This is a continuation of a tradition that he began at age 70, when he, his son, and a friend biked 70 miles to mark his 70th birthday. Next fall, to celebrate his 75th birthday, he’ll cycle 75 miles, along with 15 local and out-of-town riders.
Gaines began cycling when he moved to Bucks County in 1989. In a typical week, he’ll take three rides of 40 miles, or 120 miles altogether, or more than 6,000 miles a year.
Before taking up cycling, he swam laps for five years, and before that he was an avid tennis player and runner, but had to quit the latter sport because of a herniated disk. At 5-foot-9 and 170 pounds, he weighs the same as he did in his early 30s.
“I’ve been consistent about exercise and keeping my weight stable all my life,” Gaines says proudly.
About two years ago, while serving as a mentor to the fitness director at his health club in Florida, Gaines began contributing articles to a fitness blog and newsletter. Friends urged him to compile his pieces into a book, and that’s exactly what he has done.
His self-published book is titled Fitness Beyond 50: Turn Back the Clock (Langdon Street Press, $15.95). It features more than 125 testimonials and success stories from various friends and acquaintances and contains plenty of helpful advice and useful information. Gaines was careful to have the science in his book reviewed by several experts, some of them tops in their fields.
Gaines calls it a “why-to” rather than a “how-to” book. That’s because the point is to motivate, encourage, and inspire readers, acquainting them with the benefits of regular exercise and good nutrition rather than prescribing specific programs.
The other day, I spoke to Gaines about his book, and I can report that in addition to embracing the fundamental principle of optimal fitness — consistency — he also displays another health- and life-enriching quality — enthusiasm.
The book covers a wide range of topics, so I asked Gaines to select four that he considers most important and enlightening. Here is what he offered:
•Exercise and the brain: “Ten years ago, the understanding about the brain was that it didn’t regenerate new brain cells. After you turn 20 or 30, it’s downhill from there,” Gaines says. “But new research has shown that by doing aerobic exercise, you can generate new brain cells. That’s a big deal. By taking action now, we can defer if not eliminate Alzheimer’s and Parkinson’s. The only treatment that has any impact is exercise, and people who are fit and do aerobic exercise on a regular basis have a much lower incidence of dementia.” In short, through exercise, you can buff your brain as well as your bod.
•Interval training: High-intensity interval training or sprint interval training — short bursts of activity at 80 to 90 percent of your maximum heart rate — can produce better results (burning more calories, controlling fats in the blood, and improving cardiac health) in less time than aerobic work at lower intensity. “Intervals hurt,” Gaines says. “While intervals can vary in length and recovery time, they should be long and intense enough to be uncomfortable. Otherwise, they’re not intervals.”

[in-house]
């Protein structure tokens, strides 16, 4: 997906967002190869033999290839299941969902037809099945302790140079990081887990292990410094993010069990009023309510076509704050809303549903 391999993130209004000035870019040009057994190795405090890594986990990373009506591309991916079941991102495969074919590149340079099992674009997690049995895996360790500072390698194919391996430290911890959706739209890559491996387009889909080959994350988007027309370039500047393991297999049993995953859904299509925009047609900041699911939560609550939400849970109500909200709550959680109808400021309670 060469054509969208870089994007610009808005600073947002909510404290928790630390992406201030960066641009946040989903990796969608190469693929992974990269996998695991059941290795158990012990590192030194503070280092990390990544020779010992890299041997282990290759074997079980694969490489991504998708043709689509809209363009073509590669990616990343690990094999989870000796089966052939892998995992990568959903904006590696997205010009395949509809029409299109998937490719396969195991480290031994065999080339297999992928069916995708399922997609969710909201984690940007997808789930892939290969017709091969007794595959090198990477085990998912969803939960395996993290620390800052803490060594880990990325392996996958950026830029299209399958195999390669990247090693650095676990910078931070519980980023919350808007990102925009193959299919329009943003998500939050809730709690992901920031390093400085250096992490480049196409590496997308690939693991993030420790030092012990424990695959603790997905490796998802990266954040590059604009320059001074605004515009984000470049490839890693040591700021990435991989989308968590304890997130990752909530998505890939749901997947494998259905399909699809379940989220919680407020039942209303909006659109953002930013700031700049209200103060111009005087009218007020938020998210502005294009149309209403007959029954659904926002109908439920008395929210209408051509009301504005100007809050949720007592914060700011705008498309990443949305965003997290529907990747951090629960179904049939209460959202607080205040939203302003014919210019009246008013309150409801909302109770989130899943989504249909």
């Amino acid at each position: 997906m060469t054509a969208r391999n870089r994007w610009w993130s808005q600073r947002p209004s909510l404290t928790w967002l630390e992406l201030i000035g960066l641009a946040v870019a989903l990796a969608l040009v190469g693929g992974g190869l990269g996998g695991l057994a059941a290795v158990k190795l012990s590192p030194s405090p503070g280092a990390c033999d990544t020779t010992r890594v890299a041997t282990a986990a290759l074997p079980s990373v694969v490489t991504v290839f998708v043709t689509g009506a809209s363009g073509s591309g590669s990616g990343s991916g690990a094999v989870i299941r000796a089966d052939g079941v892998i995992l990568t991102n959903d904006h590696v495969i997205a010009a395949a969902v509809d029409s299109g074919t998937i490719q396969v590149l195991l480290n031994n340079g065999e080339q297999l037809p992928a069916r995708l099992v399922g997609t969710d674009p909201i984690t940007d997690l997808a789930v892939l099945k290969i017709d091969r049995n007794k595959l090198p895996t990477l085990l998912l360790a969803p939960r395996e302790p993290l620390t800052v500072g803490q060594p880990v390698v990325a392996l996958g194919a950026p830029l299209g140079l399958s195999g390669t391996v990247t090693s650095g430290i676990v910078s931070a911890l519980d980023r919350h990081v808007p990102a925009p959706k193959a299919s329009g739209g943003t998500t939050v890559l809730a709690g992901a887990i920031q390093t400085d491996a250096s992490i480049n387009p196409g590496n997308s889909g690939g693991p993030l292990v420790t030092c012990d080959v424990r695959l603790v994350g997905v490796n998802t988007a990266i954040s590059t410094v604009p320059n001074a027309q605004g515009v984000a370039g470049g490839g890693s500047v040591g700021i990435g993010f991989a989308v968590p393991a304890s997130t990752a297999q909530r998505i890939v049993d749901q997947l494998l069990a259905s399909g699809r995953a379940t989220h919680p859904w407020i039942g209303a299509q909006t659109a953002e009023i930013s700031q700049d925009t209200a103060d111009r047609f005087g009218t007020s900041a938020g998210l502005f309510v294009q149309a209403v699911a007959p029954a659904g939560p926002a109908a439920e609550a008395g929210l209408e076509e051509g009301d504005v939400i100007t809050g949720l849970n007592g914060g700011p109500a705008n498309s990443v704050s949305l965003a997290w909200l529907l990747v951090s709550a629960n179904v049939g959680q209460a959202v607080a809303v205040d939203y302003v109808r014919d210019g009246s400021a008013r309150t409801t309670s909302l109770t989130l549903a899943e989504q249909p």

When cycling, Gaines tries to do eight to 10 intervals during a 40-mile ride. “I stand up on the pedals and go as hard and fast for as long as I can.” Interval training not only increases your basal metabolic rate, but also retards the loss of fast-twitch muscle fiber, another victim of aging.
•Strength training to fatigue: There’s nothing wrong with lifting a 5- or 10-pound dumbbell 25 times to keep yourself toned. But if you wish to build muscle and grow stronger, you need to challenge yourself with resistance that’s heavy enough to bring your muscles to fatigue or exhaustion by the end of a 10- or 12-rep set.
“Doing strength training to fatigue breaks down muscle cells,” Gaines says. “It’s like pruning a tree; it grows back stronger. What you don’t want to do is jump in and start lifting heavy weights immediately. The idea is to build up progressively over time.”
•Support groups: “Being part of a support group can make a big difference in successfully sticking with a program over a long period of time,” Gaines says. “Setting goals and telling others is part of being held accountable.”
At his Florida health club, an eight-week support-group program, “Living a Healthy Life,” has produced “terrific” results,” Gaines says, with participants losing an average of eight pounds, reducing their body fat, and performing better in basic tests — sufficient improvement to keep them motivated to continue.
“A support group can be as small as two people, and those who play an active role in the group tend to be the most successful.”
For more information, visit www.fitnessbeyondfifty.com. Harry Gaines will appear on an episode The Doctors, an informative medical program that will air on CBS3 Thursday.
“Well Being” appears every other week, alternating with Sandy Bauers’ “GreenSpace” column. Contact Art Carey at email@example.com. Read his recent columns at www.philly.com/wellbeing.